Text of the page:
• Ruth

DIY Rustic Shiplap Wall

Updated: May 14, 2020




After buying my new house, this shiplap wall was one of my very first projects. I had my mind set on this project from the beginning of the building plans for our new house. Now, the breakfast nook is one of my favorite places in the house. I love the natural, airy feel with a farmhouse vibe going on in this space. Understated details are my favorite and the shiplap is a huge "under-statement" element in the room. By that I mean that it is a beautiful visual element in the room that's not all up in your face but it makes the room feel completely tied together.


Anyways, let's get to the juicy deets...


SUPPLIES


- 1x8 boards

- Construction adhesive

- Finishing nails & hammer (or a nail gun would be better if you have access to one)

- Tile spacers

- Level

- Stud finder

- Wood Filler

- Sand paper

- Primer

- Paint of choice

- Paint brush and roller

- Caulk

- Ladder

- Jigsaw

- Circular saw


Skill level: Basic

Time: A weekend

Cost: $350 (depending on the size of your area)


PLANNING


I did a lot of research about the appropriate width of the board for shiplap (or height?) anyways I found that 6-10 inches would be good but ideally shiplap is 8 inches.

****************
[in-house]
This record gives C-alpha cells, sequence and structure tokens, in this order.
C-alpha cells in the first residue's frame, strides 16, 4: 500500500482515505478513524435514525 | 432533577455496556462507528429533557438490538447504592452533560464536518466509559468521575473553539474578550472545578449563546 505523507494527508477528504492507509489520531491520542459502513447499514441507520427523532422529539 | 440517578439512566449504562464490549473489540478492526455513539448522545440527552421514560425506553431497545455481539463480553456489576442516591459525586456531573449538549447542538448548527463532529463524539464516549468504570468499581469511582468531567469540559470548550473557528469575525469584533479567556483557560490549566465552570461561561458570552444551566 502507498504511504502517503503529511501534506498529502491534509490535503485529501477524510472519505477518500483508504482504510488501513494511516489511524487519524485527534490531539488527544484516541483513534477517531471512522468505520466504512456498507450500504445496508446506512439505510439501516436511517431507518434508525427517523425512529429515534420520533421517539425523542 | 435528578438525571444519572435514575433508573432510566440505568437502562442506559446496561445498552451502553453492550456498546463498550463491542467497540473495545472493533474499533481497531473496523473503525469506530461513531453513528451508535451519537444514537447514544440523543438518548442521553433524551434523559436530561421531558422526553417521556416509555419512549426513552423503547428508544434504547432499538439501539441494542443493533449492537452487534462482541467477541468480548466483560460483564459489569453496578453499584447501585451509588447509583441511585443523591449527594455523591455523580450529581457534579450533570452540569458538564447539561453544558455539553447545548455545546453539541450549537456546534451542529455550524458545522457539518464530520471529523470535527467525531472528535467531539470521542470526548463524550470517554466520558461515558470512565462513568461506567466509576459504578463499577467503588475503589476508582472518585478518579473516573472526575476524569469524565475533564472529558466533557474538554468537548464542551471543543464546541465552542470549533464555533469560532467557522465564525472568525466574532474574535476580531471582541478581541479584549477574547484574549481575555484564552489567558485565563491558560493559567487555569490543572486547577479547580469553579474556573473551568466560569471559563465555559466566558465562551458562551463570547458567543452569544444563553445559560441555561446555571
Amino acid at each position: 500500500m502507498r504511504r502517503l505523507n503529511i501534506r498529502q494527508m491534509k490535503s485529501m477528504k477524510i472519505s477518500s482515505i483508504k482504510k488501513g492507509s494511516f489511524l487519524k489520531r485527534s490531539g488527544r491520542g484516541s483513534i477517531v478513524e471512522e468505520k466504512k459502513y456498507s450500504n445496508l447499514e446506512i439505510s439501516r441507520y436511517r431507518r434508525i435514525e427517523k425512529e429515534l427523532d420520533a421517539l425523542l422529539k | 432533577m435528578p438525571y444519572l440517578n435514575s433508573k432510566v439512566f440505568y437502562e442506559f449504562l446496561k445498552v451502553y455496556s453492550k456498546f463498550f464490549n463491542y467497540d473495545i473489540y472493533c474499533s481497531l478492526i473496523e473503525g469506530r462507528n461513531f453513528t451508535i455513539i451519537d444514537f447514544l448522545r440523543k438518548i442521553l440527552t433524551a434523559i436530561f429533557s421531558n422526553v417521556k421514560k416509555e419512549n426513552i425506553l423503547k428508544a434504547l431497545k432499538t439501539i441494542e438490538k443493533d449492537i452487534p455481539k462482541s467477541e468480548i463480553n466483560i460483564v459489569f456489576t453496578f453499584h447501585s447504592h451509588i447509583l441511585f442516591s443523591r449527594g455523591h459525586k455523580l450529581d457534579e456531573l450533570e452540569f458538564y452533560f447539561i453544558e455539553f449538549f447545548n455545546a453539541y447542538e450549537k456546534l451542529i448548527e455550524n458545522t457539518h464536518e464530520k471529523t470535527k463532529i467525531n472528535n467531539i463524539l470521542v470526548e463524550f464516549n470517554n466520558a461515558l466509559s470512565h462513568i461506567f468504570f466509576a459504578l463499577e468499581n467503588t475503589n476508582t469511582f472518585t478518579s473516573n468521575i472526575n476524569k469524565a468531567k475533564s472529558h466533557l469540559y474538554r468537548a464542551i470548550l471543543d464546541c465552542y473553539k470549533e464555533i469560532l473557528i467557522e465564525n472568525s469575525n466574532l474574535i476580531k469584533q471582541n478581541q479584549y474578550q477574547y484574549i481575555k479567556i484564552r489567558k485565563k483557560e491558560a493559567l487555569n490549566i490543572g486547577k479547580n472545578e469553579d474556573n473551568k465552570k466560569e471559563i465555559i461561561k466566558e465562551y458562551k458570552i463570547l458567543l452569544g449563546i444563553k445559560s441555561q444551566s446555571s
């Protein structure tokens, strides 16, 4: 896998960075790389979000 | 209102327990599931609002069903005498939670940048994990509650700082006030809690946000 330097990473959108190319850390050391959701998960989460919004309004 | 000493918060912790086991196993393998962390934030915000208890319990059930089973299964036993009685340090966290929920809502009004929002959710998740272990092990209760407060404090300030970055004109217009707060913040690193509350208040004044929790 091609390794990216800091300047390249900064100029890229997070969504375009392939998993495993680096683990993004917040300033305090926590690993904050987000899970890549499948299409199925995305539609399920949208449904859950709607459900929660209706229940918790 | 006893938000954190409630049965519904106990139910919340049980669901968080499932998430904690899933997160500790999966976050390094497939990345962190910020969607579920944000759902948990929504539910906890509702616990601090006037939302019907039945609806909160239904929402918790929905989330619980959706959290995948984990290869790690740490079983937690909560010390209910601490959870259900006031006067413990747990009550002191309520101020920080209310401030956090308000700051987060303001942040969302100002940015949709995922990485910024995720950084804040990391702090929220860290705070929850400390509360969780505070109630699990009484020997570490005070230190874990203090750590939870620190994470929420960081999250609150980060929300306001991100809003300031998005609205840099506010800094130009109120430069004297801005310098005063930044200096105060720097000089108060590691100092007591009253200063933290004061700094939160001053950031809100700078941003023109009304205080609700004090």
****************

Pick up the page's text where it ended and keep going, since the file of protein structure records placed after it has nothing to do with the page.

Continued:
So, I measured the height and width of the two areas I was covering. The wall of the breakfast nook continues into this planning area with a desk off of the nook but it has a dividing point so I didn't want to divide the two spaces and make it look choppy and small so I continued the shiplap into this small space.


Before

MATH


My ceilings are 9ft tall (108") so I divided 108" by 8" (width of each board) which is 13.5 boards but I also have a 6" base board that is staying there so I figured getting 14 boards high would be plenty (maybe one extra in case of mistakes). For the width, my breakfast nook is 12ft long and the nook within the nook is a little over 5ft. So, I ended up planning for 14 boards in the main space and 7 boards in the smaller area.


CUTTING & MEASURING